Edward Cardinal Mooney added a bit of tragic drama to the Conclave of 1958. Born in 1882 in Mount Savage, Maryland, the seventh child in his family, he moved with them to Youngstown, Ohio at the age of 5. His father was a tube mill worker and died in the early 1890’s. His mother opened a small baking shop to support the family, and George and his brothers and sisters delivered the goods to customers. He began his studies for the priesthood at Saint Mary’s Seminary in Baltimore and concluded them at the North American pontifical college. Ordained in 1909, he taught dogmatic theology at Saint Mary’s Seminary in Cleveland until 1916. He was the founding principal of the Cathedral Latin School in Cleveland from 1916-1922.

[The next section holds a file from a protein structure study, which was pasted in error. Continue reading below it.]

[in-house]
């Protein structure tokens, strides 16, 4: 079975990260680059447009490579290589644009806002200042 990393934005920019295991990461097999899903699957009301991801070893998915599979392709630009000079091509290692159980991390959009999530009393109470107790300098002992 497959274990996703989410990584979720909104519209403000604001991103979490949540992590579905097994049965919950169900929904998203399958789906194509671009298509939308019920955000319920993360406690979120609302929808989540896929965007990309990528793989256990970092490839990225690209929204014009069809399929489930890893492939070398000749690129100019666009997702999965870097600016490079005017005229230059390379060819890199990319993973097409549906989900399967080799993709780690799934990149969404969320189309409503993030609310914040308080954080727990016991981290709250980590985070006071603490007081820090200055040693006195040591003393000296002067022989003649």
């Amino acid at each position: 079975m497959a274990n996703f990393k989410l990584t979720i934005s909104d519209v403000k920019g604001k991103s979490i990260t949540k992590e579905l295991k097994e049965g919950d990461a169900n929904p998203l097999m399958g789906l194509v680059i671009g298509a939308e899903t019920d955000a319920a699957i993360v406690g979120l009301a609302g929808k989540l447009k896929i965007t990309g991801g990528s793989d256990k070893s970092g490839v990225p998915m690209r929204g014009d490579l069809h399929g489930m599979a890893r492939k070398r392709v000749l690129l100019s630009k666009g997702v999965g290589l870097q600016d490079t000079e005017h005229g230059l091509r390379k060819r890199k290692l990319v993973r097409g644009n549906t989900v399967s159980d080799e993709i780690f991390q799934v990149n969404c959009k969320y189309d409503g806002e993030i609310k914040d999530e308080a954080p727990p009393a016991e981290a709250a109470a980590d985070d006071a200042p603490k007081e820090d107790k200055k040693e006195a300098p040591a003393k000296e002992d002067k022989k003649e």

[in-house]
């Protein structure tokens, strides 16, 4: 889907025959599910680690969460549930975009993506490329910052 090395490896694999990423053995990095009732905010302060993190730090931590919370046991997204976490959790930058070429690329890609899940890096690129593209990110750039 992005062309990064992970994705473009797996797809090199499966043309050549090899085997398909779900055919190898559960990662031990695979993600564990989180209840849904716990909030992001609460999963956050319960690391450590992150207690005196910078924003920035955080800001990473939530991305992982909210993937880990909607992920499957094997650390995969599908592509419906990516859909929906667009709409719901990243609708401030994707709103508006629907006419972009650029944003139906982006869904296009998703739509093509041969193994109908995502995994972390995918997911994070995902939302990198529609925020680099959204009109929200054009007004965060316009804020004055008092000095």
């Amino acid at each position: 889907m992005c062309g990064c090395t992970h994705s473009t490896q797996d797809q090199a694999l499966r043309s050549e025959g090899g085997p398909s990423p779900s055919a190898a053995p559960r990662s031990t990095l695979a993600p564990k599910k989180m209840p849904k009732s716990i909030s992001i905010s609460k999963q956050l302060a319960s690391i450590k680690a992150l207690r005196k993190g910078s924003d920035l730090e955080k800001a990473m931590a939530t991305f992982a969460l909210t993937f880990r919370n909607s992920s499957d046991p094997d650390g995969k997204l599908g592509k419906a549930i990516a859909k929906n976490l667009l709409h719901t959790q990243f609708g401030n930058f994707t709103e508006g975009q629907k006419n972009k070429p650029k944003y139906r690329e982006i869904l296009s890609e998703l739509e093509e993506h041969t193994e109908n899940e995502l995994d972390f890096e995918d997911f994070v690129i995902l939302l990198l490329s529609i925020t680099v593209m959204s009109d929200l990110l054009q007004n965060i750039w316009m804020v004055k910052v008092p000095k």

Made the spiritual director of the North American Pontifical College in Rome in 1923, he received the unique assignment of being the Apostolic Delegate to India and made a Titular Archbishop. In India he helped found 15 missions and three parishes. In 1931 he was made Apostolic Delegate to Japan. In 1933 he was made fourth Bishop of Rochester with the personal title of Archbishop. In 1937 he was named the first Archbishop of Detroit, receiving a Cardinal’s cap from Pope Pius XII in 1946.
Like most Catholic clergy of his generation, he was very pro-labor unions which stood him in good stead in the heavily unionized Detroit. He immediately clashed heads with Father Charles Coughlin, the fiery controversial radio priest who operated from Royal Oak, Michigan. The clashes continued until Father Coughlin agreed to end his radio program in 1942.
During World War II he was a strong supporter of the war effort viewing Nazi Germany as a mortal adversary of Christianity.
At the Conclave of 1958 he had a massive heart attack in Rome and died at age 70 just three hours before the Conclave began. The more deranged sedevacantists claim that Mooney was murdered to help deny Cardinal Siri the papal throne, which is pure, unadulterated one hundred percent bunk. Continue Reading